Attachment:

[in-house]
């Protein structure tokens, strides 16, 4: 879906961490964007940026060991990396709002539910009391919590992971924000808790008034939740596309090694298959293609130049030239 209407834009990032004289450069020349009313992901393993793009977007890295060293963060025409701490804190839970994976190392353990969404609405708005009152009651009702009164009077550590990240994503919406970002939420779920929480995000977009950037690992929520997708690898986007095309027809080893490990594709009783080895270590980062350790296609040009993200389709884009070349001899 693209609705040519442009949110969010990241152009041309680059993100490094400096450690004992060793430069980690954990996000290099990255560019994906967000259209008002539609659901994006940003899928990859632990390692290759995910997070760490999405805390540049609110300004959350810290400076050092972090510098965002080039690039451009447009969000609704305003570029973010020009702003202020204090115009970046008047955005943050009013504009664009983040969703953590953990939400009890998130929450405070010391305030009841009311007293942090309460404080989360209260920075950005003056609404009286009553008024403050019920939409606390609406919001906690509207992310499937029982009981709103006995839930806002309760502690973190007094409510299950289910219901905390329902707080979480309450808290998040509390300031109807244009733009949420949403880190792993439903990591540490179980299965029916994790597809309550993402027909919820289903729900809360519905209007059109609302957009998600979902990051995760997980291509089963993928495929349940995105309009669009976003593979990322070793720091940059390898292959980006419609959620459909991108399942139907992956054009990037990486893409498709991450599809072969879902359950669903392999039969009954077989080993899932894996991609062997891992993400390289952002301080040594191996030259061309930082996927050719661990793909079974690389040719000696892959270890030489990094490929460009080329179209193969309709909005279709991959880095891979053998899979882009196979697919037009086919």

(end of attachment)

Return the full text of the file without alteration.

[in-house]
């Protein structure tokens, strides 16, 4: 879906961490964007940026060991990396709002539910009391919590992971924000808790008034939740596309090694298959293609130049030239 209407834009990032004289450069020349009313992901393993793009977007890295060293963060025409701490804190839970994976190392353990969404609405708005009152009651009702009164009077550590990240994503919406970002939420779920929480995000977009950037690992929520997708690898986007095309027809080893490990594709009783080895270590980062350790296609040009993200389709884009070349001899 693209609705040519442009949110969010990241152009041309680059993100490094400096450690004992060793430069980690954990996000290099990255560019994906967000259209008002539609659901994006940003899928990859632990390692290759995910997070760490999405805390540049609110300004959350810290400076050092972090510098965002080039690039451009447009969000609704305003570029973010020009702003202020204090115009970046008047955005943050009013504009664009983040969703953590953990939400009890998130929450405070010391305030009841009311007293942090309460404080989360209260920075950005003056609404009286009553008024403050019920939409606390609406919001906690509207992310499937029982009981709103006995839930806002309760502690973190007094409510299950289910219901905390329902707080979480309450808290998040509390300031109807244009733009949420949403880190792993439903990591540490179980299965029916994790597809309550993402027909919820289903729900809360519905209007059109609302957009998600979902990051995760997980291509089963993928495929349940995105309009669009976003593979990322070793720091940059390898292959980006419609959620459909991108399942139907992956054009990037990486893409498709991450599809072969879902359950669903392999039969009954077989080993899932894996991609062997891992993400390289952002301080040594191996030259061309930082996927050719661990793909079974690389040719000696892959270890030489990094490929460009080329179209193969309709909005279709991959880095891979053998899979882009196979697919037009086919």